23 March 2021

What could it mean if the cosmos is a couple of shades brighter than we thought possible? That’s a question NOIRLab’s Tod Lauer was faced with when he sifted through data from the camera aboard NASA’s New Horizons mission to Pluto and the Kuiper Belt. Lauer puts forward some explanations.

Astrophysicist Tod Lauer is usually busy studying galaxies, black holes and the large-scale structure of the Universe — things far removed from the Solar System and Earth’s neighboring planets. Yet, since 2013, Lauer has turned his talents towards planetary science, joining the team behind the New Horizons mission to Pluto and the Kuiper Belt. Now, using New Horizons’s LOng Range Reconnaissance Imager (LORRI) camera, Lauer’s attention has returned once more to deep space, and to measuring the Cosmic Optical Background, which is the combined light of everything in the Universe beyond the Milky Way. The observations show that the background light of the Universe is twice as bright as predicted — and nobody knows why.

So how did a galaxy-studying astrophysicist come to be working on a mission to the Kuiper Belt? It all stems from Lauer’s youth, growing up during the beginning of the Space Age. This turned Lauer into something of a space enthusiast, and from that, one of his hobbies was born.

Pointing to a wall in his home lined with shelves sagging under the weight of hundreds of books about space and space exploration, Lauer describes himself as an amateur space historian in his spare time.

I was born two months before Sputnik, and I grew up with Apollo and the race to the Moon, so my life has always been entwined with the Space Age,” he explains, adding that like any enthusiast, “I still follow all the missions.

This fascination with space exploration meant that Lauer knew at a young age that he wanted to become a scientist, “and an astronomer in particular.” He went to Caltech for his undergrad in astronomy, before moving to UC Santa Cruz for his PhD. His post-doc research was at Princeton University, where he joined the Hubble Space Telescope Wide Field/Planetary Camera (WFPC) team.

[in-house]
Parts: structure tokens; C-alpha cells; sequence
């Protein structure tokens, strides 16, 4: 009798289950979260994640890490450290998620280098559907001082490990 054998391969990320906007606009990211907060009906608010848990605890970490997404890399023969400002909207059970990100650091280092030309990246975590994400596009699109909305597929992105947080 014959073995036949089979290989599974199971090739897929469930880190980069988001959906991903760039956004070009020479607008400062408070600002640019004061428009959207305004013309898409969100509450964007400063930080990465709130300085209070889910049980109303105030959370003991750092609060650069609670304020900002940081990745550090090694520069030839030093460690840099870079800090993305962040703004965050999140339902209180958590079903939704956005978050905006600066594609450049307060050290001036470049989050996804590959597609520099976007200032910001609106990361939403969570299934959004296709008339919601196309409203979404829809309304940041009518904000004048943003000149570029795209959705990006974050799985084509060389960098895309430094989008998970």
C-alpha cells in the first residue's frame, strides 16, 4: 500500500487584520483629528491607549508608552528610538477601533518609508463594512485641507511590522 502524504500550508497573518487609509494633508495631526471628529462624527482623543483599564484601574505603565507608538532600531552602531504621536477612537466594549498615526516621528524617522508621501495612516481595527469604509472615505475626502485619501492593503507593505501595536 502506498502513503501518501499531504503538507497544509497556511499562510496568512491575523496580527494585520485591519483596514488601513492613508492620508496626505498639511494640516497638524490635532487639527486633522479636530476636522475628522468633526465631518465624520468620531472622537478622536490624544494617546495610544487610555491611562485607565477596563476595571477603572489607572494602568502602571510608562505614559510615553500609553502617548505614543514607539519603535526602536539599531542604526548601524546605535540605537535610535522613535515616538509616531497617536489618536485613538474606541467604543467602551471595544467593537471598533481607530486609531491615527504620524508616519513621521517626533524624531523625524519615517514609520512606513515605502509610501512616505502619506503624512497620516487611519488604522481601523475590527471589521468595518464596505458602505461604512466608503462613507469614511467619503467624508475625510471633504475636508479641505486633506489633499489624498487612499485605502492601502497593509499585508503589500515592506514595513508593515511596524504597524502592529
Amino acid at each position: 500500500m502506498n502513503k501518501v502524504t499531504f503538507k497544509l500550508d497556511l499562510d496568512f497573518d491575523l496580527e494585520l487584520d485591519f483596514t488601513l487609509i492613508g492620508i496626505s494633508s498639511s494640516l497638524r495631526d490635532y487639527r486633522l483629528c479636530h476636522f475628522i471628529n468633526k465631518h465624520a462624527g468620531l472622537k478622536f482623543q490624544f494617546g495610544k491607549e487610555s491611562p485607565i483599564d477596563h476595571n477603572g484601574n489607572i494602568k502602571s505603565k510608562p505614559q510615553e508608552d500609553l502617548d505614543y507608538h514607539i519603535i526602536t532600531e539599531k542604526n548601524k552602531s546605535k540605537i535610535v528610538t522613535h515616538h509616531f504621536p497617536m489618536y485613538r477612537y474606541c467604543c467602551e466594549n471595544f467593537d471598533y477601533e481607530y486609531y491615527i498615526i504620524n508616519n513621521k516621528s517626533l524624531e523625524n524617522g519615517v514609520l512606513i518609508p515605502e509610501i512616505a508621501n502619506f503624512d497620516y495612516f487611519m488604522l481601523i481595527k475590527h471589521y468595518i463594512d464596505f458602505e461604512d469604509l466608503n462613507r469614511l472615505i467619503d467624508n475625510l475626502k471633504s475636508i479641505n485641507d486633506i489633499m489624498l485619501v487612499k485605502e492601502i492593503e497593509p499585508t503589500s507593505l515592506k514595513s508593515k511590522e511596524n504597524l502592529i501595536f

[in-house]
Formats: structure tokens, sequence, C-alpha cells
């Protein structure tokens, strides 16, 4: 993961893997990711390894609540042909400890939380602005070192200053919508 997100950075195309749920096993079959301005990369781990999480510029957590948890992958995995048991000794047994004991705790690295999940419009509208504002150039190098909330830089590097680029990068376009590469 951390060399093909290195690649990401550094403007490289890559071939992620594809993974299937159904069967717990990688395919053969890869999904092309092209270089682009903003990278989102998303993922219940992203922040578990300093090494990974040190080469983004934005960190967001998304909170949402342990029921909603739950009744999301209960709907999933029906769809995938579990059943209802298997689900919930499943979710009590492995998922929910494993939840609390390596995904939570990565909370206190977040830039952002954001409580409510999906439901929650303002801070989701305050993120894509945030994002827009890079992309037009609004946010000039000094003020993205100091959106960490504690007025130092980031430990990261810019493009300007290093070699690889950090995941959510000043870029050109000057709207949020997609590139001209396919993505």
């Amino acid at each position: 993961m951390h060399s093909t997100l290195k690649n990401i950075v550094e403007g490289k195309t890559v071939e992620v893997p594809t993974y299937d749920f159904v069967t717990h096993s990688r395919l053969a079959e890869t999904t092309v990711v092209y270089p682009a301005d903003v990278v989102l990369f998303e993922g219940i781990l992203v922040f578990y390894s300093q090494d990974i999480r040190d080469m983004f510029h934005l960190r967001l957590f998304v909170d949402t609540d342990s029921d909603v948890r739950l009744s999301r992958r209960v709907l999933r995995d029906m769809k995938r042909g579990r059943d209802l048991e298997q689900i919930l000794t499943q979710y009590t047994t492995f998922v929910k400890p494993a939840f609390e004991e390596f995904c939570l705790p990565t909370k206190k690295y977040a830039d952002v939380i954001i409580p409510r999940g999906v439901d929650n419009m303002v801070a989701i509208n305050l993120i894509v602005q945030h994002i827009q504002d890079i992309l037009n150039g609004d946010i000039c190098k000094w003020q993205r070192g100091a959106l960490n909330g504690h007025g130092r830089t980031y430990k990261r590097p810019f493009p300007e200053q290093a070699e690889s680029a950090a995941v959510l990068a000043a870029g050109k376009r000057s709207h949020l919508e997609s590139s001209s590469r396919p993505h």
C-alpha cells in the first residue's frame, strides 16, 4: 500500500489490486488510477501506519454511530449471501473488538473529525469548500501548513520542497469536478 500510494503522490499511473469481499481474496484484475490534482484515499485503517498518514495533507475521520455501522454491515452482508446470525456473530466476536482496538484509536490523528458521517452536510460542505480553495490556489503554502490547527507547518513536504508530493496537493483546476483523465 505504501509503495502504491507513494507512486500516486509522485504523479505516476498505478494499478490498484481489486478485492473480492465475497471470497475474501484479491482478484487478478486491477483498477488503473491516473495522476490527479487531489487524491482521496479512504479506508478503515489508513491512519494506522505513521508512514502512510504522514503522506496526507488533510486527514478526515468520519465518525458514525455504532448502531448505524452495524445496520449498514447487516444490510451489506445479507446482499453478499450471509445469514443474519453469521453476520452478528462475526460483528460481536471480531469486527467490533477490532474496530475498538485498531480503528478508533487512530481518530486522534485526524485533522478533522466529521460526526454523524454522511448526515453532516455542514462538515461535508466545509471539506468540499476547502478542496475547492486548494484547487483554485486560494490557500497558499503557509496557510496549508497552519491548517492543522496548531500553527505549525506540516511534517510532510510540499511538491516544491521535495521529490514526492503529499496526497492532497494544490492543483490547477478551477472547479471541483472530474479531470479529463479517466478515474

The most obvious solution is that there are more galaxies in the Universe than our simple extrapolations predict, or that something about their properties was different when they were young.

The WFPC was the primary instrument on Hubble at the time. I was one of those responsible for making the team’s initial scientific program and doing the first work with the telescope,” says Lauer, who was the author of the very first Hubble Space Telescope research paper, that describes imaging the core of the nearby lenticular galaxy NGC 7457.

By that time, Lauer had moved to join the National Optical Astronomy Observatory (NOAO), and he continues to work today at the newly formed NOIRLab. Though he has spent much of the intervening decades researching galaxies, his ‘schtick’, as he describes it, is writing algorithms, in particular to analyze images and extract information from them, which can come in handy when working with images of faint galaxies taken by the likes of the Hubble Space Telescope.

According to the Deep Field image from the Hubble Space Telescope, it’s likely that there are around 120 billion galaxies in the observable Universe. Yet, according to Lauer’s recent research, there’s more light in the cosmos than they can account for.

It was this technical know-how that led to Lauer’s becoming part of the New Horizons team, almost by accident. Two years prior to New Horizons’s encounter with Pluto in 2015, the team was engaged in a public discussion about how they intended to use their spacecraft to conduct a long-range reconnaissance to search for moons and debris around Pluto that could be a hazard to the mission. Prompted by his general interest in space missions, and his experience, Lauer wrote to Hal Weaver, the mission’s Project Scientist, with some questions.

From my perspective using Hubble, I didn’t understand their approach, so I wrote to Hal and said, have you thought about doing this, or that?” Lauer recalls. “Hal very patiently explained that they had strong constraints and so some of the things you might normally think of when using Hubble would not work with New Horizons. And there it might have stayed, but he said, ‘here’s what we’re actually doing, we’d love to know what you think about it’.”